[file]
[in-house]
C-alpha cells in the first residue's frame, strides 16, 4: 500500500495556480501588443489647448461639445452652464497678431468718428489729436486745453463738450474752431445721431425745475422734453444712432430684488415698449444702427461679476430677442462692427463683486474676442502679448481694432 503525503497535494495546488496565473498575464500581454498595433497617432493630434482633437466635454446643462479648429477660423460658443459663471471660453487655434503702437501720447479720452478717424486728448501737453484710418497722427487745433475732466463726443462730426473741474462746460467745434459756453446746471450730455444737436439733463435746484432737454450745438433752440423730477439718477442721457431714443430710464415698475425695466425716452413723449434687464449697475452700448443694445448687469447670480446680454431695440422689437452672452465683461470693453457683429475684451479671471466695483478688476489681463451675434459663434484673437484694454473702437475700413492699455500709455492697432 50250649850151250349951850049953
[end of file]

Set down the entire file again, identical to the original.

[in-house]
C-alpha cells in the first residue's frame, strides 16, 4: 500500500495556480501588443489647448461639445452652464497678431468718428489729436486745453463738450474752431445721431425745475422734453444712432430684488415698449444702427461679476430677442462692427463683486474676442502679448481694432 503525503497535494495546488496565473498575464500581454498595433497617432493630434482633437466635454446643462479648429477660423460658443459663471471660453487655434503702437501720447479720452478717424486728448501737453484710418497722427487745433475732466463726443462730426473741474462746460467745434459756453446746471450730455444737436439733463435746484432737454450745438433752440423730477439718477442721457431714443430710464415698475425695466425716452413723449434687464449697475452700448443694445448687469447670480446680454431695440422689437452672452465683461470693453457683429475684451479671471466695483478688476489681463451675434459663434484673437484694454473702437475700413492699455500709455492697432 50250649850151250349951850049953